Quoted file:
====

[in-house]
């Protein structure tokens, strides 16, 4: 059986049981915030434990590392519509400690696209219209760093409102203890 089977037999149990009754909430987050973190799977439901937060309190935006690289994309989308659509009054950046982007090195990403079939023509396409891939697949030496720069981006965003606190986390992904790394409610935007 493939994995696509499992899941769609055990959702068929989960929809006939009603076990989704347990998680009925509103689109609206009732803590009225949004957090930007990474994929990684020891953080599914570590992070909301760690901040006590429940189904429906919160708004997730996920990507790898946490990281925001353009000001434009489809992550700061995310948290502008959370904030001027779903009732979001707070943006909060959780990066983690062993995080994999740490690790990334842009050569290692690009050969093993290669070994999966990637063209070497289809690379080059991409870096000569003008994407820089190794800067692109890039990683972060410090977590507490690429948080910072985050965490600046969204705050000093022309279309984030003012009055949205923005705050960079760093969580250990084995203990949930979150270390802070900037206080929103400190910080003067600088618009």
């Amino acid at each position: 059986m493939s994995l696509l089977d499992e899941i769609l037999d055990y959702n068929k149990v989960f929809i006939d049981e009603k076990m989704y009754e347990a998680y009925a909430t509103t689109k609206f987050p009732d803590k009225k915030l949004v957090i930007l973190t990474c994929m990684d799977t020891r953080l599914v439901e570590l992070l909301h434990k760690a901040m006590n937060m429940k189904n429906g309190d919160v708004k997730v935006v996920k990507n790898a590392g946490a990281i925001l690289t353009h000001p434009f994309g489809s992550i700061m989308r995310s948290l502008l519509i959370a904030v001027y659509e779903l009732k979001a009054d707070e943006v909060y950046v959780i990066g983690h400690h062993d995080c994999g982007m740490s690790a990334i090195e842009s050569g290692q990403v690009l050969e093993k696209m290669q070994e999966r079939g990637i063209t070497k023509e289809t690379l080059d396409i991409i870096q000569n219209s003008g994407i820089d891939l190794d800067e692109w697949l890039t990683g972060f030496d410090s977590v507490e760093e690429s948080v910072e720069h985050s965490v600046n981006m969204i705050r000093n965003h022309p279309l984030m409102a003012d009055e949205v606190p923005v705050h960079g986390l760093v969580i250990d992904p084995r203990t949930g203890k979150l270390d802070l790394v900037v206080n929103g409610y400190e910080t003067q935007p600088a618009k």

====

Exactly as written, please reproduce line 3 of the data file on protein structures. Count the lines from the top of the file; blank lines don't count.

């Amino acid at each position: 059986m493939s994995l696509l089977d499992e899941i769609l037999d055990y959702n068929k149990v989960f929809i006939d049981e009603k076990m989704y009754e347990a998680y009925a909430t509103t689109k609206f987050p009732d803590k009225k915030l949004v957090i930007l973190t990474c994929m990684d799977t020891r953080l599914v439901e570590l992070l909301h434990k760690a901040m006590n937060m429940k189904n429906g309190d919160v708004k997730v935006v996920k990507n790898a590392g946490a990281i925001l690289t353009h000001p434009f994309g489809s992550i700061m989308r995310s948290l502008l519509i959370a904030v001027y659509e779903l009732k979001a009054d707070e943006v909060y950046v959780i990066g983690h400690h062993d995080c994999g982007m740490s690790a990334i090195e842009s050569g290692q990403v690009l050969e093993k696209m290669q070994e999966r079939g990637i063209t070497k023509e289809t690379l080059d396409i991409i870096q000569n219209s003008g994407i820089d891939l190794d800067e692109w697949l890039t990683g972060f030496d410090s977590v507490e760093e690429s948080v910072e720069h985050s965490v600046n981006m969204i705050r000093n965003h022309p279309l984030m409102a003012d009055e949205v606190p923005v705050h960079g986390l760093v969580i250990d992904p084995r203990t949930g203890k979150l270390d802070l790394v900037v206080n929103g409610y400190e910080t003067q935007p600088a618009k």